Authenticity versus tradition
OPINION

Words: Mandy Yin   Branding by @MSTRgringo

Authenticity versus tradition

by the owner of Sambal Shiok

 

It’s been six months now since the restaurant opened and I’ve been biting my tongue since then, trying to see how things went. But recently, I really couldn’t take it anymore when I saw one particular review come in on Google, which completely, and unfairly, trashed the restaurant.

 

And so, I decided to release a series of videos on Instagram in response to the bad reviews the restaurant has been receiving online on Google, TripAdvisor and Facebook, trying to explain what we’re trying to do at Sambal Shiok LaksaBar.

 

So, our laksa. Our laksa is not trying to be like every other laksa that you may find in London or, in fact, many other laksa that you may find in Malaysia. My laksa is my recipe, and is based on a campur laksa that I’ve had a lot in my father’s hometown of Malacca. A campur laksa is a mix between a curry laksa and an assam laksa, from Penang. I really like my food spicy, I like my laksa spicy, and therefore that’s why my laksa is spicy. It’s very strong in belacan shrimp paste and dried shrimp because that’s my food heritage. The Peranakan Nyonya use a lot of shrimp paste, chillies and lemongrass. We like our flavours strong.

 

So, I find it really weird when people say, “Oh, your laksa is too thick, it’s too strong, it’s too spicy,” expecting me to change my laksa to suit their tastes. I’m sorry but I’m not going to weaken or change my laksa, because it is exactly how I like it.

 

I find it really offensive when I hear people say, ‘You’ve watered down the flavours, or changed things to appeal to Western palates’. I really haven’t. My food is what I like eating. Yes, I grew up in Malaysia and it’s based on my very strong food memories.
With regards to the toppings of our laksa, we take a lot of care to make sure that every single element is cooked really well, to the best of our ability. For example, we serve really tender, juicy chicken breast in nice large chunks because we’ve cooked it that well and we want you to experience it in its best form. We’re not going to shred it up because it won’t be the same. We serve perfectly cooked, massive king prawns. We soak all of our fried tofu puffs in our vegan laksa broth first, so that they are crazily flavourful.

 

We take a lot of care, and so it is really hurtful when I see people talking down how we prepare our laksa because I’m really proud of my team and of what they achieve every day.

 


But I have also now lived in London for most of my life, so the food that I serve at the restaurant is based on things I like eating here and also on ingredients that I have access to in London. For example, you’re not going to find the majority of the snacks menu served in the same way as we serve it in Malaysia. Our fried chicken is my creation, based on Indian vadai, it’s made with gram flour and a spice coating, in a delicious brine with lemongrass, cumin and coriander, and is served with our peanut sauce.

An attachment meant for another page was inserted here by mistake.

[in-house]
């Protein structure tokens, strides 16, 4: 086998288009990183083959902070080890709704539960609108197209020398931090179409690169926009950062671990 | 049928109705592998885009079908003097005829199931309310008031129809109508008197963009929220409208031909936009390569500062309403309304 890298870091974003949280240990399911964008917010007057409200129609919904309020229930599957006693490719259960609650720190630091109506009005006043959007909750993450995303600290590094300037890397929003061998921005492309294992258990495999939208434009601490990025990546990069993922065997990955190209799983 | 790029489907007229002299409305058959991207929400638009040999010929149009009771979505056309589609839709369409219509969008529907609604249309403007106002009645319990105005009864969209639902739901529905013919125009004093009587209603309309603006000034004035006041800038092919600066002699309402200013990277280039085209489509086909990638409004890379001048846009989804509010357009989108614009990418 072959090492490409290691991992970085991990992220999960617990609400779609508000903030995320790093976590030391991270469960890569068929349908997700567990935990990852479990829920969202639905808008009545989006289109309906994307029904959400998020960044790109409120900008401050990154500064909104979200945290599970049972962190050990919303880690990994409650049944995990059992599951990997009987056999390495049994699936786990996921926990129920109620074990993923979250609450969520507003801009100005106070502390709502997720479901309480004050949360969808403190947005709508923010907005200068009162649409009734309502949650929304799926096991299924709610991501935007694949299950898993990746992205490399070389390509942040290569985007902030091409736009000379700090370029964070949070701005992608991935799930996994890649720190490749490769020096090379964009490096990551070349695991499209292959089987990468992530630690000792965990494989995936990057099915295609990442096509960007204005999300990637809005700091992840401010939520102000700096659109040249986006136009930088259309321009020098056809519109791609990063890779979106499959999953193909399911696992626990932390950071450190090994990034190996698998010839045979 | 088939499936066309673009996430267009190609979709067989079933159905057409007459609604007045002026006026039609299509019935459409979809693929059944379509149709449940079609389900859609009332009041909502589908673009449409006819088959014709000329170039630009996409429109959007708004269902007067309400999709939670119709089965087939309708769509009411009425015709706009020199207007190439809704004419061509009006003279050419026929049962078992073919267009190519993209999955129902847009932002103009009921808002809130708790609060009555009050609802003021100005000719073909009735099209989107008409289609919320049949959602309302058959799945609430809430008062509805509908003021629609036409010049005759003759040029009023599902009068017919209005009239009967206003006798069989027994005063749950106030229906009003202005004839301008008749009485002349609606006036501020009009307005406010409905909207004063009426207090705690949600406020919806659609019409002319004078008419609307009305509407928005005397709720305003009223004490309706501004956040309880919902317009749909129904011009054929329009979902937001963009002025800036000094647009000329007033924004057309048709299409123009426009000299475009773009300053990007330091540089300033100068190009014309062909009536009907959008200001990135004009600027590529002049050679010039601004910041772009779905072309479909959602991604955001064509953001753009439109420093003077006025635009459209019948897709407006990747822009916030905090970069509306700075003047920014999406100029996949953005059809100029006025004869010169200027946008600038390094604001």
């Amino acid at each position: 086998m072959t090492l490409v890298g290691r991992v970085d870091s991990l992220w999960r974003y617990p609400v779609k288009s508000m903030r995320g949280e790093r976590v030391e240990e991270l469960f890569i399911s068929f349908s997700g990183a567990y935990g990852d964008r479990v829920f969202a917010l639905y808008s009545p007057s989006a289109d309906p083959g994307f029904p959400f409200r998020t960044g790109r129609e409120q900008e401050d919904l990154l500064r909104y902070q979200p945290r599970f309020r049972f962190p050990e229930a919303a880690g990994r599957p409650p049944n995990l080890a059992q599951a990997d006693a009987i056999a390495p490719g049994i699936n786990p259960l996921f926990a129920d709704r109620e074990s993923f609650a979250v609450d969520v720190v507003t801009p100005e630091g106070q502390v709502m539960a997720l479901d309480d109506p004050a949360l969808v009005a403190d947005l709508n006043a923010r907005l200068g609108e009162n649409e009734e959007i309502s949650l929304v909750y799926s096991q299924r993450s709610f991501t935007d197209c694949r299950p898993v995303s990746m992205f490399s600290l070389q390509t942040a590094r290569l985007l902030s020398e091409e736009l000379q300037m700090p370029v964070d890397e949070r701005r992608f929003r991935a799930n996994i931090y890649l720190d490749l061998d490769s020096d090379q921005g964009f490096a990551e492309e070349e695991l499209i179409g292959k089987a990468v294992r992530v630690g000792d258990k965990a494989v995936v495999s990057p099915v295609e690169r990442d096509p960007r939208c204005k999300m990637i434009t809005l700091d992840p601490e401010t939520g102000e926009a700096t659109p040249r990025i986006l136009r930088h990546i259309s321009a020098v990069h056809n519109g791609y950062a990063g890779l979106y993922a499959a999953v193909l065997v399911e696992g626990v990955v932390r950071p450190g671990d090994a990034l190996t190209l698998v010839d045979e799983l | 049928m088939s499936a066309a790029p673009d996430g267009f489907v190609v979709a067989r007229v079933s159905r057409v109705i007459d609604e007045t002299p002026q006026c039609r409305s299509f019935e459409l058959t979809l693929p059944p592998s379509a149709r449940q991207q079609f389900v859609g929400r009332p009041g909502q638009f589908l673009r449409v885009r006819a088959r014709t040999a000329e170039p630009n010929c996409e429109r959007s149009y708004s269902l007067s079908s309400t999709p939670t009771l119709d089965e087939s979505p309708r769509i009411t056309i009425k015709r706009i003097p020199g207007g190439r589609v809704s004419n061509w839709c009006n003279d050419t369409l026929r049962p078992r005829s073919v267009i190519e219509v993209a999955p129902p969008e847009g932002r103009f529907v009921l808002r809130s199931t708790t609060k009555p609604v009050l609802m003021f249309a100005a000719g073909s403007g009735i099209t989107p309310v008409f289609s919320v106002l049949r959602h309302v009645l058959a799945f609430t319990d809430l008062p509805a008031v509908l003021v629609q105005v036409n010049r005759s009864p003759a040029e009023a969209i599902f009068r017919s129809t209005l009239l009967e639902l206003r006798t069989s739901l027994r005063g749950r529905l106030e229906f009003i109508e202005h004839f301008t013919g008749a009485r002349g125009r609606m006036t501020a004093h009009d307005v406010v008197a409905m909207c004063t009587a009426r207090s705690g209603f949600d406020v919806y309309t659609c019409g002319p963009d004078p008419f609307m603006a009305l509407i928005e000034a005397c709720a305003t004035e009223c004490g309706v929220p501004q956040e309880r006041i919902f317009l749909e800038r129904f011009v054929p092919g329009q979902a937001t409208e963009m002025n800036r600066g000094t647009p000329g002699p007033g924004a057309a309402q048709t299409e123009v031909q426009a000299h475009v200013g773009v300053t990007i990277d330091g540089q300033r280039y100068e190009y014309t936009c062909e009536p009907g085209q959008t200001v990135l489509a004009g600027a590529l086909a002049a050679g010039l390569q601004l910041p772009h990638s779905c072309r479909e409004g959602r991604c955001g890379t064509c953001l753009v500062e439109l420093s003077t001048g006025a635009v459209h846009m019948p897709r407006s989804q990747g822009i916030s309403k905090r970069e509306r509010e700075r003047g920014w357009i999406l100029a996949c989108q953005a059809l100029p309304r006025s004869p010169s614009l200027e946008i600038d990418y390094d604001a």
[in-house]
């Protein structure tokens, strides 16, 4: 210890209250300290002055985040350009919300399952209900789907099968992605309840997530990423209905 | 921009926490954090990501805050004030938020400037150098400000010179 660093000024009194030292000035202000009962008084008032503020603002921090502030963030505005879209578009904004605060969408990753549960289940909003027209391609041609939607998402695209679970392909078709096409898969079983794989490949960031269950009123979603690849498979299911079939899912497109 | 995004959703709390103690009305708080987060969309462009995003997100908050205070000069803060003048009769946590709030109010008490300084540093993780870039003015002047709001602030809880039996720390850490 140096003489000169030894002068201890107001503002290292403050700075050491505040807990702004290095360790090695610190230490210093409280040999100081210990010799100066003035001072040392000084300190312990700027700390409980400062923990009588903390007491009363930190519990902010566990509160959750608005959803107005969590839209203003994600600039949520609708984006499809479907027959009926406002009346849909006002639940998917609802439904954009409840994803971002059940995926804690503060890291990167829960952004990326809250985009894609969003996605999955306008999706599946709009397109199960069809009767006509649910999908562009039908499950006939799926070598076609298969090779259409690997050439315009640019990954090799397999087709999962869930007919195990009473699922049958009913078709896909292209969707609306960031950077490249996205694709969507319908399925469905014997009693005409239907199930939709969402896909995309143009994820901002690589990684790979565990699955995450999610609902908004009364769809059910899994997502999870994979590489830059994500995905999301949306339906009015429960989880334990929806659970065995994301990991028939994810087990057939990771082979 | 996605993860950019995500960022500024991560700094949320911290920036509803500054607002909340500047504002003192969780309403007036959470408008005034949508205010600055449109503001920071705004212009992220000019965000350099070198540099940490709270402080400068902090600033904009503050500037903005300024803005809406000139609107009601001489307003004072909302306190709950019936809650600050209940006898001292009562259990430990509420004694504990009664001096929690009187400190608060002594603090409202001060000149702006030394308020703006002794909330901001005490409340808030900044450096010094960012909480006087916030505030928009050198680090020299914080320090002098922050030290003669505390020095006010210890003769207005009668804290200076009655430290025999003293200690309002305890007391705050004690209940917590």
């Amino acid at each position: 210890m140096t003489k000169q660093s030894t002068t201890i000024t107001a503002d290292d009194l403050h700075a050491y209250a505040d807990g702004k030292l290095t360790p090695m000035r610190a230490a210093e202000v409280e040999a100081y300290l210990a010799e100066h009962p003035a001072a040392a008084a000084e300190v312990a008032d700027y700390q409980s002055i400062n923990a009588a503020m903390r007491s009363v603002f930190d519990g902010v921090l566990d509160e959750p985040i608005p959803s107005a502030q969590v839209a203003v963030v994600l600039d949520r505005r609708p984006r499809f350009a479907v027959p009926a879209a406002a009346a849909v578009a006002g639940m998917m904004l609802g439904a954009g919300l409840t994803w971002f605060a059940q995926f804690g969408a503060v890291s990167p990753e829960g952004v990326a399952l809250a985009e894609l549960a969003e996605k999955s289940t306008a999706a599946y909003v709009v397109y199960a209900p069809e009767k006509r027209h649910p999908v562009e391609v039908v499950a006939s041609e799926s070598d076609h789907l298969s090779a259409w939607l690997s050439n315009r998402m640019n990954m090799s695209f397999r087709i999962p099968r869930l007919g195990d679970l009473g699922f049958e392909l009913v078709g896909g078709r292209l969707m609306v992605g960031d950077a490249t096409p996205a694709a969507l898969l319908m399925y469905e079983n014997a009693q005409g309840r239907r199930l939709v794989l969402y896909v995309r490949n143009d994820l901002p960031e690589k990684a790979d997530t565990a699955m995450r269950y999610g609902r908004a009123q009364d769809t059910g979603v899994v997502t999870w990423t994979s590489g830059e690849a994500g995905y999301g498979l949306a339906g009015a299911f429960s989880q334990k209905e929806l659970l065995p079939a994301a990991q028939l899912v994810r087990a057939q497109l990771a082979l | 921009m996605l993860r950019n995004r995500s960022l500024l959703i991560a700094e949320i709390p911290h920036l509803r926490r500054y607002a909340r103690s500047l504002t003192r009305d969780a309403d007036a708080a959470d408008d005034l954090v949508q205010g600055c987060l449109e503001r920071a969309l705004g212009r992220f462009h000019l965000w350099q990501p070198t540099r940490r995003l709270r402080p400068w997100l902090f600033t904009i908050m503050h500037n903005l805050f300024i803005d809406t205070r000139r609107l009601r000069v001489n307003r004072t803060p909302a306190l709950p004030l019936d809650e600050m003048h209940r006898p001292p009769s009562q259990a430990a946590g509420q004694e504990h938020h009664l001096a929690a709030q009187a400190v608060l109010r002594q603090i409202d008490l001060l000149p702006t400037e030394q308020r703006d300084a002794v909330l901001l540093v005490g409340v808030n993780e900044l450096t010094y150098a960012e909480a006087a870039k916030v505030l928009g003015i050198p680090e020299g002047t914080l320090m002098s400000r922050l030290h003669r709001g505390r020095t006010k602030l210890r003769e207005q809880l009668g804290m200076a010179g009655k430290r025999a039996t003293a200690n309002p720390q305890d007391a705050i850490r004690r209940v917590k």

It’s the same for our gado gado salad – it may not look like what you would traditionally find in Malaysia but it has all the elements I remember so fondly of such a salad. Right now, we are also serving beautiful, big fat juicy seasonal Cornish mussels in a sauce based on Peranakan masak nanas, sweet, spicy with the tang of pineapples.
 
I want to serve as many people as I can, as best as I possibly can. That’s why a lot of my menu is vegan / vegetarian, and that’s why I’ve chosen to only use halal meat because, being Malaysian, I want to serve everyone and be welcoming to everyone.
 
The achar pickles traditionally in Malaysia would have shrimp paste in the spice paste but I’ve chosen to leave it out. Of course, they are still tasty! I think people confuse ‘authenticity’ with ‘traditional’. I would never describe my food as what you would traditionally find in Malaysia. But is it authentic? I think so, yes! It is authentic to me, my experiences and my food memories.


All cuisine has evolved over decades and centuries. I think I’m doing my forefathers and foremothers proud, my ancestors from China who moved over to Malaysia, and started doing their thing with the local ingredients, cuisine and mixing things up. I don’t think I’m elevating Malaysian cuisine, I’m just changing it slightly because I am now in London.

 

I’ve seen a lot of one-star reviews from people complaining that they couldn’t get in at the time they wanted, and didn’t bother to wait. Or conversely from people who, once they have come in, complain that the food was served too quickly and then they felt pressured to give their table back. Well, yes, sorry, we are a very small restaurant with only 40 seats. Generally, we appreciate that sometimes there is quite a long queue outside of people waiting patiently in the cold.

 

Even though we have heaters now, and an awning, to protect our queue. It’s another reason why we don’t serve dessert. We are proud of the delivery of our service, in terms of speed, efficiency but at the same time, warmth.

 

I realise that we will never please everyone but I just want a fair representation to be out there on all platforms for people new to us. It’s unfair for people to just see the negatives, and unfortunately it tends to be those that don’t understand what we’re doing or who haven’t voiced any unhappiness whilst they were with us, and who finish their food without sending anything back to the kitchen, who leave bad reviews. Our loyal customers who love us simply come back, time and time again, bringing new people to try our food each time.

 

To anyone new coming in to try our food for the first time, all I would ask is for you to come with an open mind and not to compare us to any other Malaysian restaurant you’ve been to before. We are Sambal Shiok Laksa Bar.

 

sambalshiok.co.uk